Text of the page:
This has been excavated over the last 40 years and has revealed a tremendous amount of information about the way of life. The soil is acid which means that textiles, leather and writing tablets have been preserved. Some of these can be seen in the museum, another worthwhile stop. A small section of the stone wall and the turf wall have been reconstructed on part of the site and make you realise just how impressive they must have been when built. It also illustrates the superiority of the stone wall.

The owners of Vindolanda also have a Roman Army Museum at Carvoran. This was the site of another fort on the wall. This includes a 3D film and hands on activities for the kids.

Sites along the Wall
Coming out of Newcastle, you will see small sections of wall just a few stones high that will give you a glimpse of what is to come. The two most popular sights are Chesters and Housesteads.

Chesters Roman Fort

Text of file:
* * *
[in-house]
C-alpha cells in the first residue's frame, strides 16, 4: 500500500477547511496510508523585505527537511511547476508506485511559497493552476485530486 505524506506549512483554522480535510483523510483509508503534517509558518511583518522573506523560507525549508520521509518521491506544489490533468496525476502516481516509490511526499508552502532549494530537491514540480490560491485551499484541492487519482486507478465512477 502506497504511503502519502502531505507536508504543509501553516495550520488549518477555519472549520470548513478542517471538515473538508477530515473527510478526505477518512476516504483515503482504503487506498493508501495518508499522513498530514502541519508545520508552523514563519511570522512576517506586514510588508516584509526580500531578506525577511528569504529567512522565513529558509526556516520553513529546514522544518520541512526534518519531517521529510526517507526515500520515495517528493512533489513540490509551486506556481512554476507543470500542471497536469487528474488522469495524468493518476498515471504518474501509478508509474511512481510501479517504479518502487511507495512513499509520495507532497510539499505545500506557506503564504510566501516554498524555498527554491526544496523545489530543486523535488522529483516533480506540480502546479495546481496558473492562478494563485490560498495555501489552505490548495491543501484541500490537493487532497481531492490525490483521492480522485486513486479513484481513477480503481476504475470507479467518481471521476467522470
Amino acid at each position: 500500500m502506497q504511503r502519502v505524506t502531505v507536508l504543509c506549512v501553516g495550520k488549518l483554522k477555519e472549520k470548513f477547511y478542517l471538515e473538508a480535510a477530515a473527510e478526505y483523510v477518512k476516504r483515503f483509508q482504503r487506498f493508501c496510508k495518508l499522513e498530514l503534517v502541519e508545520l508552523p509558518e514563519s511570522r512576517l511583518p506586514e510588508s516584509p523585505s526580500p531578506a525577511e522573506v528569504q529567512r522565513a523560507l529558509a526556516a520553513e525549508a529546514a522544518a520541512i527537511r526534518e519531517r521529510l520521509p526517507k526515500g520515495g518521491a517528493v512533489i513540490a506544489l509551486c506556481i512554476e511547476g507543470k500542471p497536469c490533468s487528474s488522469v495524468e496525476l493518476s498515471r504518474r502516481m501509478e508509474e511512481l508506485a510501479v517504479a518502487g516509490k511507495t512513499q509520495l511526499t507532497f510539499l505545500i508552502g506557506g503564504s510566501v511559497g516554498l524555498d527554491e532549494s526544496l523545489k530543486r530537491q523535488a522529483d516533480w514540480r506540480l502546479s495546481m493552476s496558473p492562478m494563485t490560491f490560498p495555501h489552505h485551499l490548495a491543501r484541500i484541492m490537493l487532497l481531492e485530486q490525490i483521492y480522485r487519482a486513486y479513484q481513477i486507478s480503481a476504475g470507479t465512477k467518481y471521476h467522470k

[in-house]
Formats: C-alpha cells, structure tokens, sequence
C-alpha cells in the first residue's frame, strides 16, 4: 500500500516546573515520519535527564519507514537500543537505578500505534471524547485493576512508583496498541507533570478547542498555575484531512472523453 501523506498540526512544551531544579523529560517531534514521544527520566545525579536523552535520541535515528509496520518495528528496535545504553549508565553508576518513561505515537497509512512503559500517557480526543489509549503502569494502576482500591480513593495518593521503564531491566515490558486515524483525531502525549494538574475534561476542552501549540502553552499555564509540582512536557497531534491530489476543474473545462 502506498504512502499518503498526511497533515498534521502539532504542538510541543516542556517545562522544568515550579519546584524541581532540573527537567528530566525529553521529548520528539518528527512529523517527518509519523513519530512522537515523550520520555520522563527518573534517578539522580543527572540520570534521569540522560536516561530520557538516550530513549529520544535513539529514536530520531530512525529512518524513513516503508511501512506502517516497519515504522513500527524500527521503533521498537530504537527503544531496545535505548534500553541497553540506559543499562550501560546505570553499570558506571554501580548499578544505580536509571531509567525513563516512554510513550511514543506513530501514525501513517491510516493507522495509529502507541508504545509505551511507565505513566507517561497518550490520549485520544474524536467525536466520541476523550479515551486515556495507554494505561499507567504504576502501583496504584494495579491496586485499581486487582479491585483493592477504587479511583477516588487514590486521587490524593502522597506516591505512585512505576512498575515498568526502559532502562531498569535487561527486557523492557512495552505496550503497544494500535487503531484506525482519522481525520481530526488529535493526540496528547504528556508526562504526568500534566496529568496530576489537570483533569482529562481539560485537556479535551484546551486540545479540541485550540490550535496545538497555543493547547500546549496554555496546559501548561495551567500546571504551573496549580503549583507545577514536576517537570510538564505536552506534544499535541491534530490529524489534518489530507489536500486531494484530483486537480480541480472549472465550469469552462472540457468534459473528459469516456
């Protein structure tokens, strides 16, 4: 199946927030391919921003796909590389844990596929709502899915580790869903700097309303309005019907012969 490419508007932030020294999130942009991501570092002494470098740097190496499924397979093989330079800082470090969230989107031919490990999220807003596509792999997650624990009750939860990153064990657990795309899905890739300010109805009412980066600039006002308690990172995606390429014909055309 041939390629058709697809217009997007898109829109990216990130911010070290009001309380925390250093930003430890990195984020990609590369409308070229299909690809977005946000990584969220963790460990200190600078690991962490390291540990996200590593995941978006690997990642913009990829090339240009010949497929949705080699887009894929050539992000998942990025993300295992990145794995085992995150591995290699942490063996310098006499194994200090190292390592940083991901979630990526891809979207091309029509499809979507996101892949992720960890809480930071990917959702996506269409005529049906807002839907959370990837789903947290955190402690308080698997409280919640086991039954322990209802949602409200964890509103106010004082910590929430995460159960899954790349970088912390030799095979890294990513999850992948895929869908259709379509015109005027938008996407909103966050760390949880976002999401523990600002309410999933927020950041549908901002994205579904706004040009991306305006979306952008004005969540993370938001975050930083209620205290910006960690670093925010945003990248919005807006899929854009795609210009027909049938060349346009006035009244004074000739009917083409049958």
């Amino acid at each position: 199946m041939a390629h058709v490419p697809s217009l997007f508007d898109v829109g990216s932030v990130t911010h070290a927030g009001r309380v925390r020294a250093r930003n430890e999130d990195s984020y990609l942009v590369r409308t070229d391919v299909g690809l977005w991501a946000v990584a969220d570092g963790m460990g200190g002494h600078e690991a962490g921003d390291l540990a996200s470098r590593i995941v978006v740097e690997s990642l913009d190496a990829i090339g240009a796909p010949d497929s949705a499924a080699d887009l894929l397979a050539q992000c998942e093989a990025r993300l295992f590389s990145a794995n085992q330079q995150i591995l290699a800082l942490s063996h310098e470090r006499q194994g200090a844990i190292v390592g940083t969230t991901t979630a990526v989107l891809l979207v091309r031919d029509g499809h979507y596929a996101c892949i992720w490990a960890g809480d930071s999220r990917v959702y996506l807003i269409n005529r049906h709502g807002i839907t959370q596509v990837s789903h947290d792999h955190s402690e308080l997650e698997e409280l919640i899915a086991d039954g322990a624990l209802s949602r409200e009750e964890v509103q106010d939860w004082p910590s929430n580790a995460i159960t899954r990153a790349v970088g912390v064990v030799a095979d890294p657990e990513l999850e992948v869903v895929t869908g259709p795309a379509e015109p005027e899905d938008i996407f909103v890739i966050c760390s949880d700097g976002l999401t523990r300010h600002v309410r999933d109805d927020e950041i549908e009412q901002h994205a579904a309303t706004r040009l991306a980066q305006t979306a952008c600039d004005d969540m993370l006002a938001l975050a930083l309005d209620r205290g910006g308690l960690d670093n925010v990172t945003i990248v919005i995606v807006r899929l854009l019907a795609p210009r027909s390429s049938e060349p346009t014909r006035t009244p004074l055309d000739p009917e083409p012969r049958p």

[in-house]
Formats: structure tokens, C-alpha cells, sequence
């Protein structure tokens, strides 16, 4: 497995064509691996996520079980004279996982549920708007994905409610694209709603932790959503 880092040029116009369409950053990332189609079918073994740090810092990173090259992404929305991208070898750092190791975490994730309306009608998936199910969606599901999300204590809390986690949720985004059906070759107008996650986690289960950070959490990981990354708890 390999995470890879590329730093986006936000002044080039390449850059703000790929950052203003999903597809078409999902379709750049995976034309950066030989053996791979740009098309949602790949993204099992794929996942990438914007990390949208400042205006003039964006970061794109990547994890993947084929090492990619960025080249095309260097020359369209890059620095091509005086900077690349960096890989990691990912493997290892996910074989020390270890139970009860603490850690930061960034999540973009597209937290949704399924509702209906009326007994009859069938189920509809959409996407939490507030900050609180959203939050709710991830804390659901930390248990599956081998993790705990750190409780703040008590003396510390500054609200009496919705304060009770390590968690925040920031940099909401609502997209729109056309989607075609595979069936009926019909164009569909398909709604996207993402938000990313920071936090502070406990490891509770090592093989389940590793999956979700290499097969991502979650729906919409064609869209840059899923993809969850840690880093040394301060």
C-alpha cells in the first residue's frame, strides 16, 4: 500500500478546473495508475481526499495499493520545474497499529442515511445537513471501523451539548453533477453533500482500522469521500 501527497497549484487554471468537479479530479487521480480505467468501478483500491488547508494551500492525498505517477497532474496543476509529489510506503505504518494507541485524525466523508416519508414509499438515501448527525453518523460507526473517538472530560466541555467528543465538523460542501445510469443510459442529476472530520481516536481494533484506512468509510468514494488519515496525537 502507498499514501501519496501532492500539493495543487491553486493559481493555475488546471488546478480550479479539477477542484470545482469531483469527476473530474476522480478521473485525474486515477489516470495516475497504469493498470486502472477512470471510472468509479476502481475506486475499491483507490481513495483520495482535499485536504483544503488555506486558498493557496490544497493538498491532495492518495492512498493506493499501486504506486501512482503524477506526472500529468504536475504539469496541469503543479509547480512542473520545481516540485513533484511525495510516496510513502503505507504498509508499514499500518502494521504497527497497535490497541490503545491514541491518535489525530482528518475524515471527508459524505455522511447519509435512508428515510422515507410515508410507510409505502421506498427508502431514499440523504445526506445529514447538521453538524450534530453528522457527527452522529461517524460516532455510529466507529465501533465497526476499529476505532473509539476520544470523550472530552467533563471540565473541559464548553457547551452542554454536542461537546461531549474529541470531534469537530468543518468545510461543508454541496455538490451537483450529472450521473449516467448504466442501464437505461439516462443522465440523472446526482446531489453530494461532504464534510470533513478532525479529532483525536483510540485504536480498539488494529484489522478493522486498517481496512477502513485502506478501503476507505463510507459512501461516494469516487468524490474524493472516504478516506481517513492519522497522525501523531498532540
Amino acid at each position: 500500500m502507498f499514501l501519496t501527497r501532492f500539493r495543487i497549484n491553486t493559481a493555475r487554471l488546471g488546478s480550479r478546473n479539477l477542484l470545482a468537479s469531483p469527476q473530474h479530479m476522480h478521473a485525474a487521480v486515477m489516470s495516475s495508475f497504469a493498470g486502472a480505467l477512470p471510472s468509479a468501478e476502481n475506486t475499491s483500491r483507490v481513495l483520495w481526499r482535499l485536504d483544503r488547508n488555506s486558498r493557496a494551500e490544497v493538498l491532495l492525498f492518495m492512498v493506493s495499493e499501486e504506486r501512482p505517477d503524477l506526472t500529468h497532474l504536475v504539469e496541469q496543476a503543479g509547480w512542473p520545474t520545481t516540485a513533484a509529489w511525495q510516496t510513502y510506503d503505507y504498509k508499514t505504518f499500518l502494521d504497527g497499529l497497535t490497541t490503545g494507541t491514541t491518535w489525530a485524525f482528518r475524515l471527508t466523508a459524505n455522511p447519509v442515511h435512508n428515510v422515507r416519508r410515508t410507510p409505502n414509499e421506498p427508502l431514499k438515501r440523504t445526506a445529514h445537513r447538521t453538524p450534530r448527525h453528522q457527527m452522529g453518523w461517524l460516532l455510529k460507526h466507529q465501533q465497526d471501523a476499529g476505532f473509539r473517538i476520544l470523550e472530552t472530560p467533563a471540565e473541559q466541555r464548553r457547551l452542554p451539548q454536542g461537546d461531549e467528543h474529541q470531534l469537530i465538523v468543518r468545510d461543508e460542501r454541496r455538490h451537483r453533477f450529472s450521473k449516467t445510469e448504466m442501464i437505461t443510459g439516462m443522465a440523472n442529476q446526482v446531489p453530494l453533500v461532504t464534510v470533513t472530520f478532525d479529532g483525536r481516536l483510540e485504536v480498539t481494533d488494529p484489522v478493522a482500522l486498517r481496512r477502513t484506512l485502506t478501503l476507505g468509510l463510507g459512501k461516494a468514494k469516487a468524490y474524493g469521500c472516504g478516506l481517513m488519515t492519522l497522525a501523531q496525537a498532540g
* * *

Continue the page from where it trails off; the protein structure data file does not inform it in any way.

Call in to look at the remains of the bath houses. The museum is old fashioned and a collection of stones.
The remains of the bridge abutment crossing the river are best seen from the side opposite to the fort. These are signed down a footpath from B6320 … bridge.htm

Housesteads Roman Fort
This is the place EVERYONE goes to visit, if only to see the latrines. … 000112.jpg
It is a marvellous setting on the hillside above the South Tyne Valley. Be warned it is a steep 10 minute walk up from the car park to the fort. … ians-wall/

There is excellent walking from the fort along the wall in both directions. Most people go west following the wall through the trees to the remains of a milecastle. You can continue west over Hotbank Crags to Hotbank and views of Crag Lough to Steel Rigg. To lose the crowds, go east to the top of Sewing Shields Crags, one of the legendary burial places of King Arthur. Make sure you know what to do if he wakes …

Bird Oswald Roman Fort … ians-wall/